The top US military commander in the Pacific said that Taiwan should upgrade its Patriot anti-missile defense batteries and buy other weapons, such as mines, that would help protect the country if China attacked.
Admiral William Fallon, head of the US Pacific Command, said buying such weaponry would be a more effective use of funds than buying more expensive, high-tech offensive weapons that the US offered to sell Taiwan four years ago.
Fallon told the Associated Press in a Friday interview at Pacific Command headquarters that defensive weapons would also have the benefit of being less provocative to China.
"As I take stock of the situation and have had an assessment of where we stand, it seems to me there are some things that would be much more useful than others in helping Taiwan better prepare its defenses," Fallon said.
Examples of steps the nation could take include upgrading the Patriot anti-missile systems it already has and buying airplane-mounted missiles that could shoot down invading aircraft, he said.
Taiwan also could buy sea mines to protect the country's beaches from an amphibious assault, he said.
Fallon said he brought up the subject with Taiwanese military officials several months ago.
"We would hope they would contemplate ways in which they could be more effective in their defense," he said.
In 2001, the Bush administration offered to sell Taiwan four Kidd-class destroyers, a dozen P-3C Orion antisubmarine planes, eight diesel submarines and other weaponry.
Taiwan purchased the destroyers, the first two of which are due to be commissioned into service in December.
But the pan-blue legislature has for months blocked the purchase via a special budget of the diesel submarines, P-3Cs and three new Patriot anti-missile batteries.
At the request of opposition parties, the Executive Yuan removed the Patriot batteries from the proposed special budget and included them in the Ministry of National Defense's regular budget instead, slashing the special arms budget to NT$340 billion (US$10.16 billion). But the pan-blues are still blocking the bill.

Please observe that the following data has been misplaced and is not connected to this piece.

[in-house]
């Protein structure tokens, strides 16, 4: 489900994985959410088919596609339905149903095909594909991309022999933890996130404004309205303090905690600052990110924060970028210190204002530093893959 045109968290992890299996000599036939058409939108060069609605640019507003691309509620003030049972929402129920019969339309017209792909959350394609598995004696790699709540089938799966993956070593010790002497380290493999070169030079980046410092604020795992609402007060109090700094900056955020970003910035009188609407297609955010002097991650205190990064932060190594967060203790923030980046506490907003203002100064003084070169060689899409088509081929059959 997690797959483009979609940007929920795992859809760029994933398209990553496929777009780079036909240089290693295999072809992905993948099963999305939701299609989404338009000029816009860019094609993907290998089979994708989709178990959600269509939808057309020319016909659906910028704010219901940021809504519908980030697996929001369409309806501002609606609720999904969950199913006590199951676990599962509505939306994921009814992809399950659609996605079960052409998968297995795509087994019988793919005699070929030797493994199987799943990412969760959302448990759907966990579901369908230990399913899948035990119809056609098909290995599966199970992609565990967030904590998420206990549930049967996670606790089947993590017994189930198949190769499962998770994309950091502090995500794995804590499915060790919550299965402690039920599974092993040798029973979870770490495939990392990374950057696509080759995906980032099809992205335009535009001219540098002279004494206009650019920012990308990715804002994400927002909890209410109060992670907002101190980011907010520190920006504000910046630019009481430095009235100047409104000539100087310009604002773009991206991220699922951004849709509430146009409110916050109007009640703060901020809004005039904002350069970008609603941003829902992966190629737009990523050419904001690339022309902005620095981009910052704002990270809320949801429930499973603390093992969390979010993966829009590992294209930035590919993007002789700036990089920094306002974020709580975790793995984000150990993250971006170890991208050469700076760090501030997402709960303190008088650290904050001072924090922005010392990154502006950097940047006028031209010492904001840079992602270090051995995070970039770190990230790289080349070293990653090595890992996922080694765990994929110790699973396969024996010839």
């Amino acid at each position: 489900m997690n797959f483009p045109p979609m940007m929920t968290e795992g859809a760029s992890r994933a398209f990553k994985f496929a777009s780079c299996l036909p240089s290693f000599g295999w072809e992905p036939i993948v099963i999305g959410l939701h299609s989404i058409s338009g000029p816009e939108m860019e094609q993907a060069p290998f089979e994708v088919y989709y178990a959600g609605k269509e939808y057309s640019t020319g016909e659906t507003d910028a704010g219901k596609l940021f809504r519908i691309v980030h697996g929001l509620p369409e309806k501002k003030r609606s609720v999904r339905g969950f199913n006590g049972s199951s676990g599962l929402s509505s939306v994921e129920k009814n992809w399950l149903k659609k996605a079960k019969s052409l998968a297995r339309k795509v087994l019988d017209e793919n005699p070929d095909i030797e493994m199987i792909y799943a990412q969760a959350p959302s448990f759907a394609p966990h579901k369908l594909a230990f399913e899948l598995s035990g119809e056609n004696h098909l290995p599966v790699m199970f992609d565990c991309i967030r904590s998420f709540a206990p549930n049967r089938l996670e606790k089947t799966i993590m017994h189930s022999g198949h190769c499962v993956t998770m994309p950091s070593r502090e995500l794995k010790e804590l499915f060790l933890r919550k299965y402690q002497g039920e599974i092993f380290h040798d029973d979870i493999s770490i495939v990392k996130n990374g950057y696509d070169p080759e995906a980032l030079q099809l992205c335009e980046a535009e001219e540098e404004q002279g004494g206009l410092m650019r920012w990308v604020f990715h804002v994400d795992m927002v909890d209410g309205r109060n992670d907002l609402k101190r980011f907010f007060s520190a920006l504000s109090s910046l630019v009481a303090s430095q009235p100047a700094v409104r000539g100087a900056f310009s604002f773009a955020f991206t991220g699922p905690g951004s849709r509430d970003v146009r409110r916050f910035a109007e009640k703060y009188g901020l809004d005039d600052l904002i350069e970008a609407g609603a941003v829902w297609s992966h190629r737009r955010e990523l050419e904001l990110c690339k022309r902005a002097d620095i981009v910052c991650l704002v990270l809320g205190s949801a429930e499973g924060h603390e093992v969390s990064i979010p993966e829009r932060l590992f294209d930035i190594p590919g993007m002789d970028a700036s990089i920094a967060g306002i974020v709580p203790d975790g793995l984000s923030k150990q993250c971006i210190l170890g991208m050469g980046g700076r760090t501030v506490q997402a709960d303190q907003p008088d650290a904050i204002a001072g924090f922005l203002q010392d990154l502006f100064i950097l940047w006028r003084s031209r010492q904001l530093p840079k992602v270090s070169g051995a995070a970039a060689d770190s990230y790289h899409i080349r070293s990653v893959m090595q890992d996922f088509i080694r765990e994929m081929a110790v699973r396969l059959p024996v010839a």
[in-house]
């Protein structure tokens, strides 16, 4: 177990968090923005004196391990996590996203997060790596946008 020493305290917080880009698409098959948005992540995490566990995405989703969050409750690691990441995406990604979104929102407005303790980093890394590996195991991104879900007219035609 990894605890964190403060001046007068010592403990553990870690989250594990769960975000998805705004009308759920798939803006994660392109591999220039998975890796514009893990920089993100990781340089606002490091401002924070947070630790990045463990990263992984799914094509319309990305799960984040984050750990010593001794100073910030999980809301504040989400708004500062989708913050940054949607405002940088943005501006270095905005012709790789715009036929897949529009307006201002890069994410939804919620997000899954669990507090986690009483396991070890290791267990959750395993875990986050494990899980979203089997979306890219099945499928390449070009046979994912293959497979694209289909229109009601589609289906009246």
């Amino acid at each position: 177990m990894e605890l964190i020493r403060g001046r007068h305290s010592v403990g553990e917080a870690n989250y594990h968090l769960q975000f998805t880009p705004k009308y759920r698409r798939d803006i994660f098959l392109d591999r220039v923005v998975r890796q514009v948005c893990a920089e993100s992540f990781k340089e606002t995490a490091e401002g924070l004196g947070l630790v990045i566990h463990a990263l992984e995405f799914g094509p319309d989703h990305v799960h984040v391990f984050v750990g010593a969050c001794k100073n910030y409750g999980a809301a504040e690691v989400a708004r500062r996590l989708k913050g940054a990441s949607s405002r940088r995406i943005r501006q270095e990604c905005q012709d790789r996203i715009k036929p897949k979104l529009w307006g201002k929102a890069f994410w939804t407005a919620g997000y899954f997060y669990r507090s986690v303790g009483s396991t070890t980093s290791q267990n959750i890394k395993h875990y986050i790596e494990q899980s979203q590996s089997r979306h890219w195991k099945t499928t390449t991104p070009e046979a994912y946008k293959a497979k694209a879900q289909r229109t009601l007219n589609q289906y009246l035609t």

The lack of progress on the special arms purchase has prompted some US critics to question whether Taiwan is willing to help shoulder the burden for its own defense.
Fallon didn't express such criticisms. But he said the failure by Taiwan to invest more in its defense would upset the military balance in the Taiwan Strait.
He noted the nation's defense spending has been dropping as a percentage of its GDP even as China spent heavily to modernize and upgrade its military.
"If these trend lines continue, there is a clear gap and a potential to have a significant imbalance which might not be useful for long-term stability," Fallon said.
Fallon said his emphasis on defensive weapons did not mean the US was adopting a new policy toward Taiwan.
"The big goal is, no military interaction, long-term stability -- you guys solve your problem peacefully. Now what's the smartest way to get there?" he said.
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